Workload pressures on community psychiatric nurses have been blamed for a dramatic rise in the number of people with serious mental illness being recalled to hospital.
Community treatment orders – which came into force in 2008 – mean people detained under the Mental Health Act can be released into the community but are still compelled by law to take medication or receive treatment.
Data from the NHS Information Centre reveals that in 2010-11 the number of people on a community treatment order who were later detained again rose by almost a third from 2009-10.
Last year 1,601 people were judged to be well enough to receive treatment in the community only to be recalled to hospital, compared with 1,217 in the previous year. A snapshot taken at 31 March found a total of 4,291 people were subject to an order.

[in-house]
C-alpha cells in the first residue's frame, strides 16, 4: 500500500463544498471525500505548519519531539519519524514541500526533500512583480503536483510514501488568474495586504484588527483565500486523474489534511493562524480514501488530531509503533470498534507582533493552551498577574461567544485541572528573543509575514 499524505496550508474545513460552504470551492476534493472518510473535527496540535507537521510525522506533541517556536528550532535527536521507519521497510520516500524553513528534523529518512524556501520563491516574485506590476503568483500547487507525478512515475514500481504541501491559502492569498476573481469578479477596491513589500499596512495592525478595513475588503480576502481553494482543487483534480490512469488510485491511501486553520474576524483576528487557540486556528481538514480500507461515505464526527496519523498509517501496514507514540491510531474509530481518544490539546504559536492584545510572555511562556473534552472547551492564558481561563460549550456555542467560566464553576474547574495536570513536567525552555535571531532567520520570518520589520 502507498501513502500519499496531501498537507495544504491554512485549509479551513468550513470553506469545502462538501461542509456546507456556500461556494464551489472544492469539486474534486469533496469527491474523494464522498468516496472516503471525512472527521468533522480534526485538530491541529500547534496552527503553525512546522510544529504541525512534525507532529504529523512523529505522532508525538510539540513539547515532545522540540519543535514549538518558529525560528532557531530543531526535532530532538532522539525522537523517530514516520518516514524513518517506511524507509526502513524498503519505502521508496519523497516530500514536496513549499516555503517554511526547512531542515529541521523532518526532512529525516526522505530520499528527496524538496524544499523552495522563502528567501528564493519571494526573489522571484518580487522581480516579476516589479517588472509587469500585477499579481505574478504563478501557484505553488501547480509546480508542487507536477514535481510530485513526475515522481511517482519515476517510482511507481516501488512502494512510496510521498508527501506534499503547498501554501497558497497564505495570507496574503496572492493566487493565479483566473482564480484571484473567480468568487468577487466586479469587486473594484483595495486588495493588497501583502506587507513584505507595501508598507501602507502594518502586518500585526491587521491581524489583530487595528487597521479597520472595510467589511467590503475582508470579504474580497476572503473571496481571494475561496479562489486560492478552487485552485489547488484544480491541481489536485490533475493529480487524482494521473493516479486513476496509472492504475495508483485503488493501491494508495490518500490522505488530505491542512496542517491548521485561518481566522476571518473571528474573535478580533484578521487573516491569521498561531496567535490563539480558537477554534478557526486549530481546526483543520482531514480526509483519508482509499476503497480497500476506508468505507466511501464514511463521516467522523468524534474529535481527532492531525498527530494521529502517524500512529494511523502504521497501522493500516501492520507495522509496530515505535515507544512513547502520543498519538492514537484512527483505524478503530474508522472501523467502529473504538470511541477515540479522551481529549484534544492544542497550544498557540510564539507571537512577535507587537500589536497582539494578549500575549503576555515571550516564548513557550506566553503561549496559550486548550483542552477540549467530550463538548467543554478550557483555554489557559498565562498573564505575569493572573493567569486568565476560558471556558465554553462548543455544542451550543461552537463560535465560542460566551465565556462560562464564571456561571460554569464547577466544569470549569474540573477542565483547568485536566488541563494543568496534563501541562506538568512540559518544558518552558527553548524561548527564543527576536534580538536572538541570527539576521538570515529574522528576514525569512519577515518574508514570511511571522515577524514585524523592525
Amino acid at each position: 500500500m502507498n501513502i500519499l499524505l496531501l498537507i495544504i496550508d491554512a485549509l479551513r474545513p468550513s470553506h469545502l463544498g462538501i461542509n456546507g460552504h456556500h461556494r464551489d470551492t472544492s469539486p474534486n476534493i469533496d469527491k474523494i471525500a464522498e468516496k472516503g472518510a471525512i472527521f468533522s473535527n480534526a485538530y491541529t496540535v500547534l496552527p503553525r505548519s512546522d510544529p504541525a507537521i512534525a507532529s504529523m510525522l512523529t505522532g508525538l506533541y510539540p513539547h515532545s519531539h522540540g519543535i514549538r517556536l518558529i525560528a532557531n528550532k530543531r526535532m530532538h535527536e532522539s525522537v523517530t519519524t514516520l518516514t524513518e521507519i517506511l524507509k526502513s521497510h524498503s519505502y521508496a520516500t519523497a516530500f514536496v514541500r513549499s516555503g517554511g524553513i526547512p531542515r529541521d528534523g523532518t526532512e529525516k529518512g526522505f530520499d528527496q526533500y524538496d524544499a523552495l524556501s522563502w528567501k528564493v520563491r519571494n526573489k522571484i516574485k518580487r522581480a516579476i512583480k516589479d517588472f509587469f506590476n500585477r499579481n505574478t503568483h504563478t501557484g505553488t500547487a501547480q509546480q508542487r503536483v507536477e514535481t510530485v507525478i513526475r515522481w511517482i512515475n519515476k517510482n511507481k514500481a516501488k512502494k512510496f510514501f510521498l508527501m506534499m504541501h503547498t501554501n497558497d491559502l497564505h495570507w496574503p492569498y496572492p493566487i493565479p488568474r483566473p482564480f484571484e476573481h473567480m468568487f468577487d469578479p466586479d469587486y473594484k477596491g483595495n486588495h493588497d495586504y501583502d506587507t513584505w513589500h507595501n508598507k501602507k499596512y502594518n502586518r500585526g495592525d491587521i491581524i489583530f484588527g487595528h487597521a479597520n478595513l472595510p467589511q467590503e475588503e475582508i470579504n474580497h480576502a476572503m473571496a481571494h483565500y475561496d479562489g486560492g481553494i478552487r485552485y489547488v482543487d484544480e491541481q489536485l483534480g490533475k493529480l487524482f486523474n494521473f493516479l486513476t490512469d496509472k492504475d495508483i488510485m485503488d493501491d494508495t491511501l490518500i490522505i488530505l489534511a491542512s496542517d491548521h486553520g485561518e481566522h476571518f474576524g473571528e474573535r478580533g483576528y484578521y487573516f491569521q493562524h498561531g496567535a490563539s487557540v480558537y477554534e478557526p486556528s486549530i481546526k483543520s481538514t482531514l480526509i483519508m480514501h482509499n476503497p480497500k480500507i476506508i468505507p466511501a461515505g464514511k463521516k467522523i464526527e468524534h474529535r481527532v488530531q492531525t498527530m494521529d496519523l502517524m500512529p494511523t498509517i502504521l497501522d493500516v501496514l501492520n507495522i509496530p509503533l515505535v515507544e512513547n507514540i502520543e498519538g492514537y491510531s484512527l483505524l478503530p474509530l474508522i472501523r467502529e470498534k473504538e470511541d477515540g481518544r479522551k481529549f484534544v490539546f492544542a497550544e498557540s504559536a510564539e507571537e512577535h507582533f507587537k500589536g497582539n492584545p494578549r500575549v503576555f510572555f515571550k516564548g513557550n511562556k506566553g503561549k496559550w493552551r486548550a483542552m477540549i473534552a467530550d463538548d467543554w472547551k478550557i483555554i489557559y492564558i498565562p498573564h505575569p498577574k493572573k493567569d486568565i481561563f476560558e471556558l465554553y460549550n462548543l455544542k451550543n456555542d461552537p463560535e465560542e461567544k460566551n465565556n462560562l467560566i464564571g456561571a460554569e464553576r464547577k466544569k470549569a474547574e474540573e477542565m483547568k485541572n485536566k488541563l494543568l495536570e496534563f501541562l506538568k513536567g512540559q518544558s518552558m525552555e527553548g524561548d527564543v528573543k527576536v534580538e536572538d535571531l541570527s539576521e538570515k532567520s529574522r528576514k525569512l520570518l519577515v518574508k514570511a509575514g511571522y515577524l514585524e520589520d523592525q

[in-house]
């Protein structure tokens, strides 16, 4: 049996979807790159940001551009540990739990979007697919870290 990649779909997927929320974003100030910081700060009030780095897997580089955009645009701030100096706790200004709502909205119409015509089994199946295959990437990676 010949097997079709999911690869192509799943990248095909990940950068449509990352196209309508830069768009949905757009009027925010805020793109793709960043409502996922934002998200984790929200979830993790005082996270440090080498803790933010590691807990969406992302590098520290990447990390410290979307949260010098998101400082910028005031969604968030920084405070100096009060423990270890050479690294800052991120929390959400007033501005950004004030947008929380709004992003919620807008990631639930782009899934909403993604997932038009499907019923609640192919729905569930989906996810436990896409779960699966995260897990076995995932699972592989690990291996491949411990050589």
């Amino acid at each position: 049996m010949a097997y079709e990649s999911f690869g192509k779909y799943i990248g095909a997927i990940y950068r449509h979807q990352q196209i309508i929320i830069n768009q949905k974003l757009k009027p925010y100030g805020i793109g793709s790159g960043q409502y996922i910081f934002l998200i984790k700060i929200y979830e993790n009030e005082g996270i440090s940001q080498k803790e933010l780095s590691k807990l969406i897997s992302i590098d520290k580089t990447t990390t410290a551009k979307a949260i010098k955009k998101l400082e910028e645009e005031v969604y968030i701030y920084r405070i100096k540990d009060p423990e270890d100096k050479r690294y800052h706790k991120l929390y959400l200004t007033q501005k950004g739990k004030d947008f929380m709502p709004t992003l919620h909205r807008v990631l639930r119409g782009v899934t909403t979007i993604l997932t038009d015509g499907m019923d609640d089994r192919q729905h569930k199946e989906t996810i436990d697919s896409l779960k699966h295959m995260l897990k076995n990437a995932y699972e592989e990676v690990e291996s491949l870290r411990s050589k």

Campaigners have said the rise in hospital recalls points to increased pressures on community mental health teams. They warn that the teams do not have enough staff to make sure all those on community orders are following the care plans that are meant to keep them out of detention.
Mental Health Foundation head of policy Simon Lawton-Smith said: “Resources are under pressure and are very tight.”
Royal College of Nursing mental health adviser Ian Hulatt said there were “inadequate and diminishing resources” to support community mental health nurses, resulting in negative consequences for frontline services.
He said: “Trusts are making an honest attempt to provide a decent service and cover, but in the context of diminished resources.
“In order to balance the books, community teams are being rationalised and having their geographic areas extended. There have been losses of staff.”